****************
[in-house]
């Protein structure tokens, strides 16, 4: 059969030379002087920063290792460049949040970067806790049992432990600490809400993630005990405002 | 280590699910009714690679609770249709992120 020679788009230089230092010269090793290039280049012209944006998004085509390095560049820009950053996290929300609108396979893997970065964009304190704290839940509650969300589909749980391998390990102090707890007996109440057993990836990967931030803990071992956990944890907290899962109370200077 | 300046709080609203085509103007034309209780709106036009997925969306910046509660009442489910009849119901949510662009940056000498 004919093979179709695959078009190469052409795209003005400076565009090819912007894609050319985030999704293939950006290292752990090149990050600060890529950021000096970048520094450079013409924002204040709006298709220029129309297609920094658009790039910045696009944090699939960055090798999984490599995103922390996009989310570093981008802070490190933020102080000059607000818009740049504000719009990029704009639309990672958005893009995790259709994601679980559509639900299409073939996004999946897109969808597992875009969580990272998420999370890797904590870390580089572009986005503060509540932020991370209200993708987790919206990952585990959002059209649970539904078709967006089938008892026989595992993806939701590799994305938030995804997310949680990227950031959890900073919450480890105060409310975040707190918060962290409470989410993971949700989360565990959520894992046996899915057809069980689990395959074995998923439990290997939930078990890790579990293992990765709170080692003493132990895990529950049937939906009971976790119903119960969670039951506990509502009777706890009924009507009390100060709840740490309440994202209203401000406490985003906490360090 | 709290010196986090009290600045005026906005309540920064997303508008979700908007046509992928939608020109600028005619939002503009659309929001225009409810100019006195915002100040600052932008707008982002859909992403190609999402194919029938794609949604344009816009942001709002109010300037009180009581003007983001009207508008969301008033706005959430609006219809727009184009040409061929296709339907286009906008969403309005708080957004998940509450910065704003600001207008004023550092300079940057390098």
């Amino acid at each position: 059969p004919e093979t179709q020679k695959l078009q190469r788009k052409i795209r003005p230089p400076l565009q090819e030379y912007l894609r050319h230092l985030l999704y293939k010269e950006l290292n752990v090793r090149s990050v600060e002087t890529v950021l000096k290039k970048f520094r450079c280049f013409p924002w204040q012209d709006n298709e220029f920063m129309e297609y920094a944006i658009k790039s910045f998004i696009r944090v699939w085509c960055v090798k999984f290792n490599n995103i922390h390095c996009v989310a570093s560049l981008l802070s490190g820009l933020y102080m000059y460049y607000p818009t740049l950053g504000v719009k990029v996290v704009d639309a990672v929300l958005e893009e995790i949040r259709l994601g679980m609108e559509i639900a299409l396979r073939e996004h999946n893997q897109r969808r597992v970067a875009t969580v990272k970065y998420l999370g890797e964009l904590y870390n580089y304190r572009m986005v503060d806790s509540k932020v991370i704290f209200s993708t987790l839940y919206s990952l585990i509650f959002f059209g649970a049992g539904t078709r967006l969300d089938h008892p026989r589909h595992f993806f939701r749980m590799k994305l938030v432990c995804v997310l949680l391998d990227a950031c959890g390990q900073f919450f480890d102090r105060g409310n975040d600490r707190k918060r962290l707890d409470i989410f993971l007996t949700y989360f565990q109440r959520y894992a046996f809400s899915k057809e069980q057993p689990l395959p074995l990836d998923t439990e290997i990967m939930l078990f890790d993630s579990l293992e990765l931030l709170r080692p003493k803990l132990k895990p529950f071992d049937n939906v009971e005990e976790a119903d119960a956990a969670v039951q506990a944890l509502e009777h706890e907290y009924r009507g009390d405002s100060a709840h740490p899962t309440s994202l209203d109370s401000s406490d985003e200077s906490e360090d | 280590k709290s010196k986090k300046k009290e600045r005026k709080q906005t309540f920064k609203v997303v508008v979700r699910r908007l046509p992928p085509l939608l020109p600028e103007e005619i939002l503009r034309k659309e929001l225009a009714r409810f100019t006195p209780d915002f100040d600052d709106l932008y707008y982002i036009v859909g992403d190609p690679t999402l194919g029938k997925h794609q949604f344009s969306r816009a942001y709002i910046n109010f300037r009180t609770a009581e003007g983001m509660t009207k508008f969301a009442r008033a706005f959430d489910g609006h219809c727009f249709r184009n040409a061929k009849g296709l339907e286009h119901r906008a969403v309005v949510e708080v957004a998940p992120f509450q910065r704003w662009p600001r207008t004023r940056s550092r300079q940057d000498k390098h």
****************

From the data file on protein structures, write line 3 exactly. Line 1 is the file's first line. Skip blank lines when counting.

């Amino acid at each position: 059969p004919e093979t179709q020679k695959l078009q190469r788009k052409i795209r003005p230089p400076l565009q090819e030379y912007l894609r050319h230092l985030l999704y293939k010269e950006l290292n752990v090793r090149s990050v600060e002087t890529v950021l000096k290039k970048f520094r450079c280049f013409p924002w204040q012209d709006n298709e220029f920063m129309e297609y920094a944006i658009k790039s910045f998004i696009r944090v699939w085509c960055v090798k999984f290792n490599n995103i922390h390095c996009v989310a570093s560049l981008l802070s490190g820009l933020y102080m000059y460049y607000p818009t740049l950053g504000v719009k990029v996290v704009d639309a990672v929300l958005e893009e995790i949040r259709l994601g679980m609108e559509i639900a299409l396979r073939e996004h999946n893997q897109r969808r597992v970067a875009t969580v990272k970065y998420l999370g890797e964009l904590y870390n580089y304190r572009m986005v503060d806790s509540k932020v991370i704290f209200s993708t987790l839940y919206s990952l585990i509650f959002f059209g649970a049992g539904t078709r967006l969300d089938h008892p026989r589909h595992f993806f939701r749980m590799k994305l938030v432990c995804v997310l949680l391998d990227a950031c959890g390990q900073f919450f480890d102090r105060g409310n975040d600490r707190k918060r962290l707890d409470i989410f993971l007996t949700y989360f565990q109440r959520y894992a046996f809400s899915k057809e069980q057993p689990l395959p074995l990836d998923t439990e290997i990967m939930l078990f890790d993630s579990l293992e990765l931030l709170r080692p003493k803990l132990k895990p529950f071992d049937n939906v009971e005990e976790a119903d119960a956990a969670v039951q506990a944890l509502e009777h706890e907290y009924r009507g009390d405002s100060a709840h740490p899962t309440s994202l209203d109370s401000s406490d985003e200077s906490e360090d | 280590k709290s010196k986090k300046k009290e600045r005026k709080q906005t309540f920064k609203v997303v508008v979700r699910r908007l046509p992928p085509l939608l020109p600028e103007e005619i939002l503009r034309k659309e929001l225009a009714r409810f100019t006195p209780d915002f100040d600052d709106l932008y707008y982002i036009v859909g992403d190609p690679t999402l194919g029938k997925h794609q949604f344009s969306r816009a942001y709002i910046n109010f300037r009180t609770a009581e003007g983001m509660t009207k508008f969301a009442r008033a706005f959430d489910g609006h219809c727009f249709r184009n040409a061929k009849g296709l339907e286009h119901r906008a969403v309005v949510e708080v957004a998940p992120f509450q910065r704003w662009p600001r207008t004023r940056s550092r300079q940057d000498k390098h």